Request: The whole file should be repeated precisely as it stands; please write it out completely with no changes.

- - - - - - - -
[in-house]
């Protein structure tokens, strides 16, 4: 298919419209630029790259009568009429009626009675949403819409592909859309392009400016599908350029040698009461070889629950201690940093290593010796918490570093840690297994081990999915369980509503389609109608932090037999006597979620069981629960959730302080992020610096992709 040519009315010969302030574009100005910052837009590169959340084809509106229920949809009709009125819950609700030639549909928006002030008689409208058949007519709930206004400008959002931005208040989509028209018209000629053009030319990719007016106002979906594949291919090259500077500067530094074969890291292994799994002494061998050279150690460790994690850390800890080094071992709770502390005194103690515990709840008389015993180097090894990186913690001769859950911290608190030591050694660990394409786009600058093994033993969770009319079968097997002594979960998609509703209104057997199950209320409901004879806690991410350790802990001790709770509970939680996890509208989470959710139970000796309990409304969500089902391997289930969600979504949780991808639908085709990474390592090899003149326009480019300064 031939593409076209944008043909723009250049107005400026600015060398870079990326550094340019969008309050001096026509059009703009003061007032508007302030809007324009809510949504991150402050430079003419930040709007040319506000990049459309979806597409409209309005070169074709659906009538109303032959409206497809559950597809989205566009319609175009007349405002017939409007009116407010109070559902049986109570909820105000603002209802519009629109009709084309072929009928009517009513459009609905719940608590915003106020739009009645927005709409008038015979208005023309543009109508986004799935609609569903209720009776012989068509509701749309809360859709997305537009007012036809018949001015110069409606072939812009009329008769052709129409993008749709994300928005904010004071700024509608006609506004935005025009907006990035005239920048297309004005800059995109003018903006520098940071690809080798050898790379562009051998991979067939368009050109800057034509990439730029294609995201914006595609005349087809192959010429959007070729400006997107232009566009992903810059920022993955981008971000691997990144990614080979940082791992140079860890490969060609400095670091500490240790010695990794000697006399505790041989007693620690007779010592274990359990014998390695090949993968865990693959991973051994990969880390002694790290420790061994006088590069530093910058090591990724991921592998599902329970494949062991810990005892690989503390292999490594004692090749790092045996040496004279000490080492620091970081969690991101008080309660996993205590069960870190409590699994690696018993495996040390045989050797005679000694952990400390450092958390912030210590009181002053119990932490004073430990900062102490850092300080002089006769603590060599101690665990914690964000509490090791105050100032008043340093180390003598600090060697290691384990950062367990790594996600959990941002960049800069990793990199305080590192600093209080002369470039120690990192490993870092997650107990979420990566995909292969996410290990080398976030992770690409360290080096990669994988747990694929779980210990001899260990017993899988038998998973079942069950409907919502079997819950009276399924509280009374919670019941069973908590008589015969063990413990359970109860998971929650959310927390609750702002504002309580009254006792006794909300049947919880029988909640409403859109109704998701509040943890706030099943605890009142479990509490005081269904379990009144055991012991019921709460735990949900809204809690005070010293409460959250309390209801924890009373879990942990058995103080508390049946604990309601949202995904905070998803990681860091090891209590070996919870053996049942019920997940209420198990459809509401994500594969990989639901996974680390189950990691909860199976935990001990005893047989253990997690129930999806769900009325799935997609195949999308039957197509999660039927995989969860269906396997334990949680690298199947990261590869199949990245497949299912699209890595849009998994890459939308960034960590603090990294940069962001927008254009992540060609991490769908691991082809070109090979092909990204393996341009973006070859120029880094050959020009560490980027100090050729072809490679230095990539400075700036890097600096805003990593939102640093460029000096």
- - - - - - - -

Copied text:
[in-house]
């Protein structure tokens, strides 16, 4: 298919419209630029790259009568009429009626009675949403819409592909859309392009400016599908350029040698009461070889629950201690940093290593010796918490570093840690297994081990999915369980509503389609109608932090037999006597979620069981629960959730302080992020610096992709 040519009315010969302030574009100005910052837009590169959340084809509106229920949809009709009125819950609700030639549909928006002030008689409208058949007519709930206004400008959002931005208040989509028209018209000629053009030319990719007016106002979906594949291919090259500077500067530094074969890291292994799994002494061998050279150690460790994690850390800890080094071992709770502390005194103690515990709840008389015993180097090894990186913690001769859950911290608190030591050694660990394409786009600058093994033993969770009319079968097997002594979960998609509703209104057997199950209320409901004879806690991410350790802990001790709770509970939680996890509208989470959710139970000796309990409304969500089902391997289930969600979504949780991808639908085709990474390592090899003149326009480019300064 031939593409076209944008043909723009250049107005400026600015060398870079990326550094340019969008309050001096026509059009703009003061007032508007302030809007324009809510949504991150402050430079003419930040709007040319506000990049459309979806597409409209309005070169074709659906009538109303032959409206497809559950597809989205566009319609175009007349405002017939409007009116407010109070559902049986109570909820105000603002209802519009629109009709084309072929009928009517009513459009609905719940608590915003106020739009009645927005709409008038015979208005023309543009109508986004799935609609569903209720009776012989068509509701749309809360859709997305537009007012036809018949001015110069409606072939812009009329008769052709129409993008749709994300928005904010004071700024509608006609506004935005025009907006990035005239920048297309004005800059995109003018903006520098940071690809080798050898790379562009051998991979067939368009050109800057034509990439730029294609995201914006595609005349087809192959010429959007070729400006997107232009566009992903810059920022993955981008971000691997990144990614080979940082791992140079860890490969060609400095670091500490240790010695990794000697006399505790041989007693620690007779010592274990359990014998390695090949993968865990693959991973051994990969880390002694790290420790061994006088590069530093910058090591990724991921592998599902329970494949062991810990005892690989503390292999490594004692090749790092045996040496004279000490080492620091970081969690991101008080309660996993205590069960870190409590699994690696018993495996040390045989050797005679000694952990400390450092958390912030210590009181002053119990932490004073430990900062102490850092300080002089006769603590060599101690665990914690964000509490090791105050100032008043340093180390003598600090060697290691384990950062367990790594996600959990941002960049800069990793990199305080590192600093209080002369470039120690990192490993870092997650107990979420990566995909292969996410290990080398976030992770690409360290080096990669994988747990694929779980210990001899260990017993899988038998998973079942069950409907919502079997819950009276399924509280009374919670019941069973908590008589015969063990413990359970109860998971929650959310927390609750702002504002309580009254006792006794909300049947919880029988909640409403859109109704998701509040943890706030099943605890009142479990509490005081269904379990009144055991012991019921709460735990949900809204809690005070010293409460959250309390209801924890009373879990942990058995103080508390049946604990309601949202995904905070998803990681860091090891209590070996919870053996049942019920997940209420198990459809509401994500594969990989639901996974680390189950990691909860199976935990001990005893047989253990997690129930999806769900009325799935997609195949999308039957197509999660039927995989969860269906396997334990949680690298199947990261590869199949990245497949299912699209890595849009998994890459939308960034960590603090990294940069962001927008254009992540060609991490769908691991082809070109090979092909990204393996341009973006070859120029880094050959020009560490980027100090050729072809490679230095990539400075700036890097600096805003990593939102640093460029000096």